By Justin Rossow
I was recently presenting at a gathering of pastors when we went down a brief rabbit trail of a discussion regarding our English word “synod” (as in The Lutheran Church—Missouri Synod). I thought I was always taught that “synod” came from the Latin for “walking with,” while the other pastor pointed out that “synod” came from the Greek and meant, “assembly.”
Obviously, there is a difference between those meanings and, more importantly, between what those meanings invite us to expect from or imagine about our Synod, so I thought I would chase that rabbit a little farther down the hole to see how far it went.
According to Merriam-Webster, our English word “synod” comes from the Middle English “sinod,” which in turn comes from the Late Latin “synodus,” from the Late Greek “synodus,” derived from synodos, a combination of the Greek syn- or “with” and hodos, which means “way” or “journey.” (So “synod” does come from Latin; it just came from Greek first …)
A little further digging revealed that the Greek noun synodos does not appear in the NT, though in other ancient literature it does mean something like, “where the road comes together,” and therefore, “an assembly.” The assembly in question could be a council (or clandestine group) meeting to plan or make decisions, but opposing armies can also experience synodos as they come together to fight, or lovers can experience synodos as they … well … join their roads together …
On the other hand, the Greek NT does use the verb synerchomai (syn– [with] + erchomai [to journey]). Synerchomai can mean “assemble,” with the same kind of “come together” sense of synodos. However, the verb can also mean “accompany.” We use related words in English to mean those two different things: we can “come together” (assemble) or “go together” (accompany). Greek uses one verb to get at both meanings. So in Mark 14, all the chief priests, the elders, and the teachers of the law synerchomai for Jesus’ trial. But Jesus can also synerchomai with the Emmaus Road disciples in Luke 24. Those disciples weren’t meeting to vote or fight; they were traveling along the same road together.
Interestingly, the NT does use synodeuō (the verb related to synodos) exactly once, for the men traveling with Paul on the Damascus Road. Damascus Road, Emmaus Road, traveling with, taking the show on the road.
So does our word “synod” mean “walking with?” Or is it “an assembly?” It might depend on whether we come or go together. I think the “walking with” interpretation of the Latin “synod” from the Greek synodos is a clear example of relying on the verbal root of an event noun, a fairly standard way of establishing external entailments; score one for Walking With. At the same time, the Greek noun synodos came to designate “an assembly” rather than “a journey together” as “come together” took precedence over “go together” in common parlance over time; score one for Assembly.
All of that etymology still leaves me wondering, when is the Missouri Synod a “synod?” I’ve heard some discussion of that, even at the District level. The Synod is certainly synod at convention, when we assemble to vote and discuss and speak with one voice. If you want to know Synod’s official position on anything, you have to go to the express will of the Assembly. In that sense, the Missouri Synod is a political entity bound together by the decisions its members made together, kind of like the Southern Baptist Convention (Latin con- [with] + venire [to come or go]) or the Assemblies of God (Latin ad- [to or toward] and similis [resemble, be similar]).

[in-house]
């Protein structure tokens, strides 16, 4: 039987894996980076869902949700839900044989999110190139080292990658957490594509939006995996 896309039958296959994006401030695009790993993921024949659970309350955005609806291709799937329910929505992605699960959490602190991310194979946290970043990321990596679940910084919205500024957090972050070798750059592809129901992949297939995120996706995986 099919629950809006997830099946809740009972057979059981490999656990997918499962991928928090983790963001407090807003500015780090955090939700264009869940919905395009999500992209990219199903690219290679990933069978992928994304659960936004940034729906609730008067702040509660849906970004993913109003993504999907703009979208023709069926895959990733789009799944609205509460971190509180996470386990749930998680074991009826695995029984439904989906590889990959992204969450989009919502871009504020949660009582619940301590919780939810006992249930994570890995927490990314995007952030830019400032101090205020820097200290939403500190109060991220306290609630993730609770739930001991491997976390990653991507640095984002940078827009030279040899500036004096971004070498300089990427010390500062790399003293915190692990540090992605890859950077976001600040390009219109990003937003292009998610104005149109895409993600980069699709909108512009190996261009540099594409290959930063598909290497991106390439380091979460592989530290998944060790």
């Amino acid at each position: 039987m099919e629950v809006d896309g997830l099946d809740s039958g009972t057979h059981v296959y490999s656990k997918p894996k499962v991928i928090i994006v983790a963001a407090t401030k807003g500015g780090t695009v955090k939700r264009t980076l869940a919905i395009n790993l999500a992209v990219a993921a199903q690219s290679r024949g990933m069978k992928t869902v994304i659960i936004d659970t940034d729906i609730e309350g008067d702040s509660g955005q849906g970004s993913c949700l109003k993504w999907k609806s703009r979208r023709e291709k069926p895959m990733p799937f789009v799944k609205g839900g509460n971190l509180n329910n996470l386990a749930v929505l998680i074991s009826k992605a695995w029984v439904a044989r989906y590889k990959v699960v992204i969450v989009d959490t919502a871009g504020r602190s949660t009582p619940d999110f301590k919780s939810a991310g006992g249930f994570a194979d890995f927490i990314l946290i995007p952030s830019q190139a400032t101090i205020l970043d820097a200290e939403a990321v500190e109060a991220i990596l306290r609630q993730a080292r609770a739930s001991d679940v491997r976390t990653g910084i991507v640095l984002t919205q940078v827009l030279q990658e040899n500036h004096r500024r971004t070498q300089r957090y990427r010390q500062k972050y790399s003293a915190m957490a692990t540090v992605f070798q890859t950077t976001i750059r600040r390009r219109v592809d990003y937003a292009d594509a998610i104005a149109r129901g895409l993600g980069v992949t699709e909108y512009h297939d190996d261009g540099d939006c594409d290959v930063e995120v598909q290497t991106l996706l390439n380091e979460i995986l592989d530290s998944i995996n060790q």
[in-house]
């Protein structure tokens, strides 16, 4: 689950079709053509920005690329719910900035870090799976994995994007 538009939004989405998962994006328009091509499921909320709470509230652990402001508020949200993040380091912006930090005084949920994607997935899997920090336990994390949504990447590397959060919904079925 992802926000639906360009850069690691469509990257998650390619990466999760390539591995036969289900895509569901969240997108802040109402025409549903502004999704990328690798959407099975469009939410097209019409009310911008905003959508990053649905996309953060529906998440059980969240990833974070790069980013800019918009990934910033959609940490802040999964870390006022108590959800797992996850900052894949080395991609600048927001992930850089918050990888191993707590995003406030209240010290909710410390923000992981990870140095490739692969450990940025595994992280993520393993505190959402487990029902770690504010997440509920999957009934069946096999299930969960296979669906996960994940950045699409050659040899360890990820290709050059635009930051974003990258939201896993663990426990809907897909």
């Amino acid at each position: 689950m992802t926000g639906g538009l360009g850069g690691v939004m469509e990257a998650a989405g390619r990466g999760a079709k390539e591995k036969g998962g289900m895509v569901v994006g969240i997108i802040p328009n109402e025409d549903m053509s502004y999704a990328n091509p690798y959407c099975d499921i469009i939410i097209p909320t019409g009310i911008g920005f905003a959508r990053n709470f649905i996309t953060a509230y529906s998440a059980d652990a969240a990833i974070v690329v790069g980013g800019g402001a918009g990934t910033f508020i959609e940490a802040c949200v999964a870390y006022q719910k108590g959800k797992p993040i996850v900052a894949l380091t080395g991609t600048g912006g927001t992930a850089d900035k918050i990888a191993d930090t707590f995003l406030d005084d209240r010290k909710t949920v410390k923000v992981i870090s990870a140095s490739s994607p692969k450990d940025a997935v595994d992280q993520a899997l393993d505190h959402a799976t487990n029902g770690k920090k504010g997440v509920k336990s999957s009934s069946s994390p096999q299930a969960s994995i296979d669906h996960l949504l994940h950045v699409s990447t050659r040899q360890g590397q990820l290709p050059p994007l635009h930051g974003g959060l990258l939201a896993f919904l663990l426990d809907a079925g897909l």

But my hope is that Synod is also “synod” not only at convention, but as we journey together, as your congregation and mine and their pastors and other members of the Traveling-With group (the NT word for caravan or traveling company is synodia)—as we keep following Jesus and he keeps leading us forward. I would much prefer to think of us as a group of people headed in the same direction rather than a group of people assembled to vote on stuff.
On this journey, we will have “Avengers, assemble!” moments, where we need to experience synodos as a group before we experience synodos with the enemy armies of spiritual forces leading people away from Jesus and his Gospel. But we also want to synodeuō, travel the road together, join the Great Caravan of the faithful, pilgrim people of God and enjoy the journey, together.
There’s more we could say about “synod” and the concept of “dead metaphor” and the lexicalization of metaphor over time, but I shall refrain from that discussion in the interest of brotherly love and affection.
For now, I would just like to wonder if—or perhaps better, pray that—in an election year, when we are set to “come together” down in Tampa to be Synod, we might also find a way to leave Tampa and “go together,” as we follow Jesus down his road of cross and resurrection, on a joint journey of discovery, into a world where the Spirit still works and the harvest is still ripe and ready to be brought in.
What if we imagined ourselves as The Lutheran Church—Missouri Synodia?
Grant this, Lord, unto us all.
 See especially chapter 8 of James W. Voelz, What Does This Mean? Principles of Biblical Interpretation in the Post-Modern World (St. Louis: Concordia Publishing House, 1997), 2nd ed.
 When it comes to denominations, the metaphor you use matters. (Ironically, the English word “denomination” is related to the Latin denominatio, which means “to use metonymy…”)